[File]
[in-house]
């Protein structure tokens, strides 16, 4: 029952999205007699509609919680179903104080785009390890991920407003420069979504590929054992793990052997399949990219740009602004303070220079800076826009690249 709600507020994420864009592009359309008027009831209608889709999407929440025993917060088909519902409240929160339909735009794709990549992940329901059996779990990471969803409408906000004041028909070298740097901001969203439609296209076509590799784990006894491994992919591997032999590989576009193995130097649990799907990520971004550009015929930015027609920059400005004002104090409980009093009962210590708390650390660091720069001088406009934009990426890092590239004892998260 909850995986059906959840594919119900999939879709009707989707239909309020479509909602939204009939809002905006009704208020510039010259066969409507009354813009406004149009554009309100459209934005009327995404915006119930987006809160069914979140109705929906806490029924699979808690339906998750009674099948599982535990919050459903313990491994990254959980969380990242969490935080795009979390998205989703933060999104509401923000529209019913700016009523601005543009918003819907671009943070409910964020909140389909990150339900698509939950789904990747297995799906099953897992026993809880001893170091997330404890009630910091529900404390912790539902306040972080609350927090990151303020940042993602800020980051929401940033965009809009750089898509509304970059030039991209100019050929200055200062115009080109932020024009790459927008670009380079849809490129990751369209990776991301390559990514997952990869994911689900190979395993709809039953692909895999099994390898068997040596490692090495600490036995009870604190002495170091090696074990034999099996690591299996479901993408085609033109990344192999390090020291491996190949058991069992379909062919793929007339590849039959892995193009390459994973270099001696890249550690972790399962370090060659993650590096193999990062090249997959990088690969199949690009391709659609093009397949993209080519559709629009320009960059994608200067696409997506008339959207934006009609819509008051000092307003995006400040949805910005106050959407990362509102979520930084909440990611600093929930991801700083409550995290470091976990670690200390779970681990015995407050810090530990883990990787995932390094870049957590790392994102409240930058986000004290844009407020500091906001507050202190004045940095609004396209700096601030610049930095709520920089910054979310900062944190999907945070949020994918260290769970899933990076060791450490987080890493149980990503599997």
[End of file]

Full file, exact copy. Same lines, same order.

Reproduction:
[in-house]
């Protein structure tokens, strides 16, 4: 029952999205007699509609919680179903104080785009390890991920407003420069979504590929054992793990052997399949990219740009602004303070220079800076826009690249 709600507020994420864009592009359309008027009831209608889709999407929440025993917060088909519902409240929160339909735009794709990549992940329901059996779990990471969803409408906000004041028909070298740097901001969203439609296209076509590799784990006894491994992919591997032999590989576009193995130097649990799907990520971004550009015929930015027609920059400005004002104090409980009093009962210590708390650390660091720069001088406009934009990426890092590239004892998260 909850995986059906959840594919119900999939879709009707989707239909309020479509909602939204009939809002905006009704208020510039010259066969409507009354813009406004149009554009309100459209934005009327995404915006119930987006809160069914979140109705929906806490029924699979808690339906998750009674099948599982535990919050459903313990491994990254959980969380990242969490935080795009979390998205989703933060999104509401923000529209019913700016009523601005543009918003819907671009943070409910964020909140389909990150339900698509939950789904990747297995799906099953897992026993809880001893170091997330404890009630910091529900404390912790539902306040972080609350927090990151303020940042993602800020980051929401940033965009809009750089898509509304970059030039991209100019050929200055200062115009080109932020024009790459927008670009380079849809490129990751369209990776991301390559990514997952990869994911689900190979395993709809039953692909895999099994390898068997040596490692090495600490036995009870604190002495170091090696074990034999099996690591299996479901993408085609033109990344192999390090020291491996190949058991069992379909062919793929007339590849039959892995193009390459994973270099001696890249550690972790399962370090060659993650590096193999990062090249997959990088690969199949690009391709659609093009397949993209080519559709629009320009960059994608200067696409997506008339959207934006009609819509008051000092307003995006400040949805910005106050959407990362509102979520930084909440990611600093929930991801700083409550995290470091976990670690200390779970681990015995407050810090530990883990990787995932390094870049957590790392994102409240930058986000004290844009407020500091906001507050202190004045940095609004396209700096601030610049930095709520920089910054979310900062944190999907945070949020994918260290769970899933990076060791450490987080890493149980990503599997």